Laparoscopic Cholecystectomy and Open Cholecystectomy in Acute Cholecystitis: Critical Analysis of 520 Cases

João Araújo Teixeira, Carlos Ribeiro, Luís M. Moreira, Fabiana de Sousa, André Pinho, Luís Graça, José Costa Maia

Abstract


Introduction: Despite the skepticism with which it was initially seen, laparoscopic cholecystectomy is now the technique of choice for acute cholecystitis. It is, however, important to evaluate the results in comparison with classic cholecystectomy, since the latter is still used by some surgeons in certain situations.
Material and Methods: Our research corresponds to the analysis of 520 patients operated on for acute cholecystitis performed in the department of surgery at the São João Hospital in Oporto - 412 (79.2%) laparoscopic cholecystectomies and 108 (20.8%) open cholecystectomies - from 2007 to 2013. We evaluated comorbidities, leukocytosis, time between diagnosis and surgery, ASA, per and postoperative complications, mortality, reoperations, lesion of main bile duct, conversion rate and hospital stay, in order to compare these two techniques. The conversion group was included in laparoscopic cholecystectomy. Statistical analysis was based on descriptive statistic procedures and the evaluation of contrast between groups was based on Fishers’ exact test. Significant values were considered for p < 0.05.
Results: Laparoscopic Cholecystectomy versus Open Cholecystectomy: Mortality: 0.7% vs 3,7% (p = 0.0369); Peroperative complications: 3.6% vs 12.9% (p = 0.0006); Surgical postoperative complications: 7.7% vs 17.5% (p = 0.0055); Medical postoperative complications: 4.3% vs 5.5% (p = 0.6077); Lesion of the main bile duct: 0.9% vs 1.8% (p = 0.6091); Reoperation: 2.9% vs 5.5% (p = 0.2315); Hospital stay up to 4 days after surgery: 64.8% vs 18.5% (p < 0.001). The convertion rate was of 10.7%: 8.8% in early surgery (before 4 days after de diagnosis) and 13.7% in the late surgery (after this time but in the same stay) (p = 0.1425). Multiple causes led to convertion: surgical complications (biliary lesions, iatrogenic lesion of the small bowel, perfurations of the gallbladder with spillage of stones); complications during the pneumoperitoneum, unclear anatomy and scoliosis. Postoperative complications in laparoscopic cholecystectomies converted group vs non-converted: surgical 20.4% vs 6.2% (p = 0.0034) and medical 6.8% vs 4.1% (p = 0.4484).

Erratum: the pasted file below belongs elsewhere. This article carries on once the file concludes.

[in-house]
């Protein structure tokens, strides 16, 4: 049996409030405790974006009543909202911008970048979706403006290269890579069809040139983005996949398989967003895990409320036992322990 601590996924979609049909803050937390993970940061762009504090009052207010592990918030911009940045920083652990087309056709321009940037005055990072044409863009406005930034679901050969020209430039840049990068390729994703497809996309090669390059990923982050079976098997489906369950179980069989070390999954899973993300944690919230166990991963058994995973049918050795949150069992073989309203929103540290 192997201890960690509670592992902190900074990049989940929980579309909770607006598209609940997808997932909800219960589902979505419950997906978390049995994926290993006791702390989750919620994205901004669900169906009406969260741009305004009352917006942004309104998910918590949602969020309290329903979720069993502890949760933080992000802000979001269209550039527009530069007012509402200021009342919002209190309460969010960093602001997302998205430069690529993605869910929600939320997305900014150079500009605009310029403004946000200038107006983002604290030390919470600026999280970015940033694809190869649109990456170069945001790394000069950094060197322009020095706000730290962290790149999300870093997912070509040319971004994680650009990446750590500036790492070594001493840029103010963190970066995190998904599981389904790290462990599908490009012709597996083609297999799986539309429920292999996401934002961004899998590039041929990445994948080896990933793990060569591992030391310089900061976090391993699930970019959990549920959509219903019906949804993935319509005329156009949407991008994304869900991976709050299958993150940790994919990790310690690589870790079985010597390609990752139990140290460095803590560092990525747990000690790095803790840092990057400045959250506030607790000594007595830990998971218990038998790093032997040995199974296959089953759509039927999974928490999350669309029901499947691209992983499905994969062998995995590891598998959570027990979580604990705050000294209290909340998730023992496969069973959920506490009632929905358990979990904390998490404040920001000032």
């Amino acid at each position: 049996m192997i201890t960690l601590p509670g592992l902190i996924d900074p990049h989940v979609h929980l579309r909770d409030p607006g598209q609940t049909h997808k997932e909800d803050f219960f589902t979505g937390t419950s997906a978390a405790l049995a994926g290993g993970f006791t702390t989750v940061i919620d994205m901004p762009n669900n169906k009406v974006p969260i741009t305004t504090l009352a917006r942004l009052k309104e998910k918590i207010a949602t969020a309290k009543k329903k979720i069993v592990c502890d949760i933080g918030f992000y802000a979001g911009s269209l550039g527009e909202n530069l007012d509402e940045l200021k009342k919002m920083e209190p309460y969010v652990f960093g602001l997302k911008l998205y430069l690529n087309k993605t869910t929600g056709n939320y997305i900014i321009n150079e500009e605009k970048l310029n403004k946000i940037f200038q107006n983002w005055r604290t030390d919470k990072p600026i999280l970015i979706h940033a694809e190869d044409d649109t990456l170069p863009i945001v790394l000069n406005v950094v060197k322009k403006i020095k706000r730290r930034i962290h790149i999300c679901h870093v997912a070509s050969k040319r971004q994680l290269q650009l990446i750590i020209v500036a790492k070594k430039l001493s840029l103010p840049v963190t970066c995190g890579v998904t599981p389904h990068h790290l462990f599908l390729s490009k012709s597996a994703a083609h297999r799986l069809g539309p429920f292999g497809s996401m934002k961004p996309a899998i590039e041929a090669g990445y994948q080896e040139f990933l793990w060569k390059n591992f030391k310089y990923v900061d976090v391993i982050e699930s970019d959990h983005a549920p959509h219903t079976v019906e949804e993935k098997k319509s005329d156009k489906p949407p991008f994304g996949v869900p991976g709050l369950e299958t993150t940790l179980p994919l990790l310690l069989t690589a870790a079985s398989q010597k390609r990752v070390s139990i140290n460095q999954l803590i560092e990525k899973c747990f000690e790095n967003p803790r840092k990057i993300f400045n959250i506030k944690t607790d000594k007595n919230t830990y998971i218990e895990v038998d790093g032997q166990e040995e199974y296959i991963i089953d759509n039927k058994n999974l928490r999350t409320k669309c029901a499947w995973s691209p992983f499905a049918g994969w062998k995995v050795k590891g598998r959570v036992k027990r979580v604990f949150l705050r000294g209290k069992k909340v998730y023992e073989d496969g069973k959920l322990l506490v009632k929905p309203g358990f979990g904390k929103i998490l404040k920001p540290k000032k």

Discussion: There are few investigations concerning the comparison of laparoscopic cholecystectomy vs acute cholecystitis in patients with acute cholecystitis, corresponding mostly to multicenter studies. For this reason, we carry out an analysis inherent to 520 patients operated on with that disease in the surgery department of Hospital S. João in Oporto of which 412 were by laparoscopic cholecystectomy and 108 by acute cholecystitis. We found better results in laparoscopic cholecystectomy than in acute cholecystitis with respect to mortality, per and post-operative surgical complications and hospital stay. The incidence of main bile duct injury, medical
complications and reoperations, although less evident in laparoscopic cholecystectomy, were not statistically significant. There were more complications in the group of laparoscopic cholecystectomy converted than in those where it was not be necessary the conversion. This raises the need, in complications during the laparoscopic cholecystectomy, not to perform the conversion too late. The analysis of this study, therefore, properly values laparoscopic cholecystectomy in the surgery of patients with acute cholecystitis.
Conclusion: The results justify the frequency with which laparoscopic cholecystectomy is performed in acute cholecystitis, in comparison to open surgery, thus taking an increasingly prominent place in the treatment of this disease.
Keywords: Cholecystectomy, Laparoscopic; Cholecystectomy; Cholecystitis.

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